Last week, a massive marine heat wave sitting roughly 60 miles off California’s coast oozed eastward, providing warm water fuel for Hurricane Hilary and its historic trek north.

It was a worrisome development for researchers who have monitored this warm mass for nearly a decade — and who are watching a developing El Niño in the equatorial Pacific.

Ever since the “blob” appeared in the northeastern Pacific at the very end of 2013 — a massive marine heat wave that gripped the West Coast for nearly two years in heat and drought; disrupting marine ecosystems up and down the coast — a massive offshore heat wave has appeared nearly every year (with the exception of 2017 and 2018); expanding in the summer and shrinking in the winter.

For the most part, the northwesterly winds that blow along the United States’ Pacific Coast have worked to keep the heat wave offshore — keeping the near coastal waters cool as the deep, nutrient-rich waters of the eastern Pacific churn upward as the planet spins.

But now, when they die down or lose strength — which they occasionally do, especially in the late summer to fall — the marine heat wave moves in.

The heat waves “come right to the coast about this time of year and then as we go into the fall, they tend to slowly shrink and sort of recede and drift back to the west. But they never go fully away,” said Andrew Leising, a research oceanographer with the National Oceanic and Atmospheric Administration. “The next heat wave typically grows right in the same spot where the last one died off.”

He said they don’t entirely understand what is happening out there, but “we’re thinking there’s still some remnant warmth from the last one. And it just keeps building and building and building.”

“I think the thing that we’re always sort of watching is — with this warm water sitting offshore — is it going to come in and impact the coast,” said Michael Jacox, an ocean scientist with NOAA,. “That was what distinguished the blob from the ones that have happened since — it reached the coast and stayed really warm for a really long time.”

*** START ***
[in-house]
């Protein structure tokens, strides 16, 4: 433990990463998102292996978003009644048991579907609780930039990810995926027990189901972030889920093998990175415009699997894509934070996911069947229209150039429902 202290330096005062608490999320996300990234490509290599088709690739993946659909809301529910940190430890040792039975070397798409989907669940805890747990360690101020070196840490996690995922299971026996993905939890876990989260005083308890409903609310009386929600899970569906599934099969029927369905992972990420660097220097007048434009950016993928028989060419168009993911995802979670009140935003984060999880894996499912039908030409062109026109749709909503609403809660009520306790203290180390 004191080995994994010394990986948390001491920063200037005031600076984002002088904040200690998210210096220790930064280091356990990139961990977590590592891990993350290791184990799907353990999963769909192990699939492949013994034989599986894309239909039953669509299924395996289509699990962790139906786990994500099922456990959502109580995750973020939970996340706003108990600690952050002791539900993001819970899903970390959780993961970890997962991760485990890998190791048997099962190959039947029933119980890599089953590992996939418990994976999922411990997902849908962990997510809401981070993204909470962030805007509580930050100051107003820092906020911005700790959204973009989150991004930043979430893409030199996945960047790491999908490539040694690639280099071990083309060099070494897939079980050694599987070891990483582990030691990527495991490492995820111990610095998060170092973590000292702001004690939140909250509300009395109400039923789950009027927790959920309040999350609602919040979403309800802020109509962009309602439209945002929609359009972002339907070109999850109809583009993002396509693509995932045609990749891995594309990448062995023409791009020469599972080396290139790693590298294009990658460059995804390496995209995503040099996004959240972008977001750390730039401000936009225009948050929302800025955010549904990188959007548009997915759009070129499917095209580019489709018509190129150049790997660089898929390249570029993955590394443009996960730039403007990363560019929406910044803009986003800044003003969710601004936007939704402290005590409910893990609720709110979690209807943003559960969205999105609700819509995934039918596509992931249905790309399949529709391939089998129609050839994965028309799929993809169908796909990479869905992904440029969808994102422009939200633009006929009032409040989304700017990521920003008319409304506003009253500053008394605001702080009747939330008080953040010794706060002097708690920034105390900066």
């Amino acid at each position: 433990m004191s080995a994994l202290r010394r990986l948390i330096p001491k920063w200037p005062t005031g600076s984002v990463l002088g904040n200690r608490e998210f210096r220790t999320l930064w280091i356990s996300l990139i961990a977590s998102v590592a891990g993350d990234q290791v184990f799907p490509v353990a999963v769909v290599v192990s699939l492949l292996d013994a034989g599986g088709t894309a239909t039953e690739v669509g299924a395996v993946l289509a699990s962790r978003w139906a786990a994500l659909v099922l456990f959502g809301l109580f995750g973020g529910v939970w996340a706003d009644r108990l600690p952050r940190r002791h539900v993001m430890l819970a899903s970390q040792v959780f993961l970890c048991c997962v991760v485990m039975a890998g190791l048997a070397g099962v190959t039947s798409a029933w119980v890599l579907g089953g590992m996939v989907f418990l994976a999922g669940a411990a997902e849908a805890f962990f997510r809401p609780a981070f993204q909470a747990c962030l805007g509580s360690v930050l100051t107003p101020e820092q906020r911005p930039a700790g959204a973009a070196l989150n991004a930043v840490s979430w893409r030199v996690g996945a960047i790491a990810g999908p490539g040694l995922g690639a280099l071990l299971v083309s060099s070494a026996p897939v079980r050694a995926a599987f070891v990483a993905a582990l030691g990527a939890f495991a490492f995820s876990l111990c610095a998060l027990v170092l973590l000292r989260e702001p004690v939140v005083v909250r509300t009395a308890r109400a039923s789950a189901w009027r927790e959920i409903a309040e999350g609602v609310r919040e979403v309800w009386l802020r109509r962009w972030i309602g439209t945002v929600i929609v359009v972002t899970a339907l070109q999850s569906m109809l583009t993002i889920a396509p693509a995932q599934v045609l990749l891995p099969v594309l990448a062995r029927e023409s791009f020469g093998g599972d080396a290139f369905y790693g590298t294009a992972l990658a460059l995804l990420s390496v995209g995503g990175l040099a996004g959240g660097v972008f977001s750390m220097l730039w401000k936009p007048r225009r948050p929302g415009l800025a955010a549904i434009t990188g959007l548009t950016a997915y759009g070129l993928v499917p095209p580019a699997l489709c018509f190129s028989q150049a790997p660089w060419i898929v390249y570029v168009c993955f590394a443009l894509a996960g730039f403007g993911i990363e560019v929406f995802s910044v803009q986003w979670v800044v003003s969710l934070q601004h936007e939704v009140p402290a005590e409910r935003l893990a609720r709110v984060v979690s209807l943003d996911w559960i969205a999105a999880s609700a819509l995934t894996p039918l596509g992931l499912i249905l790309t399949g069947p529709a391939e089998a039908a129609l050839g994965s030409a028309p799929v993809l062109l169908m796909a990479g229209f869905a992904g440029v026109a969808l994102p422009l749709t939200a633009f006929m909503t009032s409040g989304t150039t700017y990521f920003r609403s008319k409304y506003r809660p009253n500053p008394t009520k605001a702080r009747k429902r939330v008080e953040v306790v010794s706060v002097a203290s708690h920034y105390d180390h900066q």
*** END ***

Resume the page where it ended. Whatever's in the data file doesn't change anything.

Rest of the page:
It’s of particular concern this year as an El Nino system churns in the Pacific, pushing warm waters north and east.

The last time an El Niño came to town, it was 2014 — around the time the blob first appeared. And they both hung around until 2016.

The one-two punch of warmth and duration created a long-lasting algae bloom that killed marine mammals and disrupted the Dungeness crab fishery. It also disrupted the food chain and led to massive bird dieoffs.

“It’s a precarious situation because we’re on the brink of having a dramatic warming again,” said Nate Mantua, an NOAA fisheries and climate scientist.

But Josh Willis, at NASA‘s Jet Propulsion Laboratory, said that while these systems occupy the same ocean, it’s not clear the El Niño will do much to change the pattern of the heat waves in the North Pacific, or vice versa.

That’s because the El Niño is an ocean pattern, while the heat waves are atmospheric — defined by sea surface temperature anomalies detected by satellites.

What is clear, he said, is that climate change is warming the planet, leading to overall warmer temperatures that are likely to have an effect on both the El Niño and the heat waves.

And even though the current El Niño is considered “moderate” in intensity, it has spawned a historic hurricane season in the Pacific. Hurricane Dora kicked up winds that fueled devastating wildfires on Maui, in Hawaii, while Hurricane Hilary made its way up the Baja California peninsula before hammering Southern California as a tropical storm.

Climate change is “going to take us on a wild ride,” said Willis. “The extremes are getting more extreme. What used to be uncommon is now happening all the time. So, we have to get ready for that, you know, we have to prepare for the unexpected.”

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